A film that insists on history to dramatise the evils perpetuated on the Chinese population by Unit 732 of the Imperial Japanese Army, which dehumanised the Chinese as Murats during WWII in order to conduct biological experiments on them to weaponise biological warfare. History here is an alibi for exploitation of the worst kind. The film positively revels in the various kinds of torture to men, women and children. We compare it to Holocaust films and find it wanting by almost every ethical criterion. We denounce the clear cruelty to animals evident in the film; and we mourn the descent of such a talented filmmaker to this level of exploitation. The podcast may be listened to below:
We discuss our fourth Mou Tun-fei film, A Deadly Secret (1980). It was made the same year as the more sensational and political Lost Souls, and suffers in the comparison, being an entertaining but generic and unsurprising Martial Arts Romance. It also suffers in the comparison to his earlier humanist, nuanced and visually remarkable Taiwanese films, I Didn’t Dare Tell You(1969) and The End of the Track (1970). It is nonetheless quite enjoyable; and we talk about all this and more in the podcast below:
As you can see in the film below, the film feels very patriarchal. The story is melodramatic, about an impossible love only united in death. Desires are frustrated by family and politics. The film offers a critique of corruption but seems to accept the gender relations as they are. A taste of that is evident in the gif below:
The film also has very entertaining early special effects, good martial arts choreography, interestingly edited, as can be seen below.
You can get a taste of what the film promises in the trailer below:
Mou Tun-Fei goes from the New Wave-y neo-realistic aesthetic of I Didn’t Dare Tell You(Mou Tun-fei, Taiwan, 1969) and The End of the Track(Mou Tun-fei, Taiwan, 1970)and into exploitation territory. Lost Souls is pulpy, dynamic, exciting and exploitative. It’s an exploitation film and it exploits women: they have their clothes taken off, the camera lingers on their bodies, on their degradation, on the sale of these women to whorehouses. The audience, which we assume to be men, is meant to get off on all of this.
Mou Tun-fei is an equal opportunity exploiter and there is also torture and rape of men. The film is clearly highly influenced by Pier Paolo Pasolini’s 1975 film, Salò: 120 Days of Sodom and we discuss their differences and similarities. We do not agree with Victor Fan’s argument that, Lost Souls, …. is a shot-for-shot remake in a much more commercial way of Pier Paolo Pasolini’s Salò. He also added an action sequence, which is of course very unlike Pasolini.’
We note influence but also argue that is nowhere near as good, complex, or political. There is a clear homosexaul gaze in Pasolini: he gives more weight to the men. Mou Tun-fei focuses more clearly on the women. Sodom is an archetypal art film of its day, and even begins with a bibliography urging viewers to brush up on De Sade and Barthes! But aside from questions of genre, aesthetics or value, the claim of shot-by-shot simply doesn’t hold up, though we do see a clear influence of the earlier film on the latter.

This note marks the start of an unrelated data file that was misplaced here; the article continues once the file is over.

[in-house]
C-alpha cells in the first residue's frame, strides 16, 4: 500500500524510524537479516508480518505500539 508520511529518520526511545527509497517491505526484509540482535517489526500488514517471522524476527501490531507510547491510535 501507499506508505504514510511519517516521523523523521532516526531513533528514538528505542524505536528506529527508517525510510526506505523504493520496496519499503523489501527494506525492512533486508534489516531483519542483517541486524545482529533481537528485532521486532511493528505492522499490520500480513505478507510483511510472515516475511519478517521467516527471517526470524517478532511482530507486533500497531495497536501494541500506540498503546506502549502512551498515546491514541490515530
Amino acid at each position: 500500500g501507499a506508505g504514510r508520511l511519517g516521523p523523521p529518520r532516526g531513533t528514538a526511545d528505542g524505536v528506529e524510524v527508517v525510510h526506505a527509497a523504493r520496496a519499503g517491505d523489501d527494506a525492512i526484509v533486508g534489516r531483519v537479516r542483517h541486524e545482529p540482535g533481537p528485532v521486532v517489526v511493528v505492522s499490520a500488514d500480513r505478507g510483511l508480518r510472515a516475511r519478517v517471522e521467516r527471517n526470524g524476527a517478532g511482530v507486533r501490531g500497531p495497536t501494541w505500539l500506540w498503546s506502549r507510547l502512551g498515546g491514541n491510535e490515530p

We also discuss how Lost Souls is unquestionably an exploitation film but not all exploitation films are as effective and as political as Lost Souls; and our discussion lingers on the opening sequence of the boat people and the arrival of one of the escapees onto Hong Kong’s Diamond Hill. We discuss the effectiveness of the crushing disappointment that accompanies the realisation that streets are not paved with gold there and that it is in fact one big, fragile ghetto. A fascinating film, which we recommend.
The Harvard Film Archive and the Taiwan Film and Audiovisual Institute are currently making available two newly re-discovered films by Tun-Fei Mou. The films may be seen here and are supported by introductory discussions by Dr. Victor Fan from King’s College London an Wood Lin, Program Director of the Taiwan International Documentary Film Festival.
This podcast is on The End of the Track, a film that feels like an undiscovered classic of World Cinema, beautiful to look at, heartfelt and very moving. Two young boys, Hsiao Tung and Yung Shen, enjoy a friendship so close they’re accused of being queer. They themselves don’t know what that means, and just like being with each other better than with someone else, even though they fight quite a bit and are from different social classes.. When Yung Shen (Tu-Yuan Tsai), the working-class boy, dies in a sporting accident, Hsiao Tung (Da-wei Chen) feels guilt over what’s happened, and tries to take responsibility for it, to no avail. A haunting, mysterious film, beautiful to look at and deeply moving. We discuss the hows and whys of all of this in the accompanying podcast.
The clip of the death, which we discuss in relation to the editing, may be seen here:
Some images from the film discussed in the podcast in relation to the sparseness of the compositions, their beauty, and their relation to the rest of Taiwanese Cinema (note landscape) may be seen below: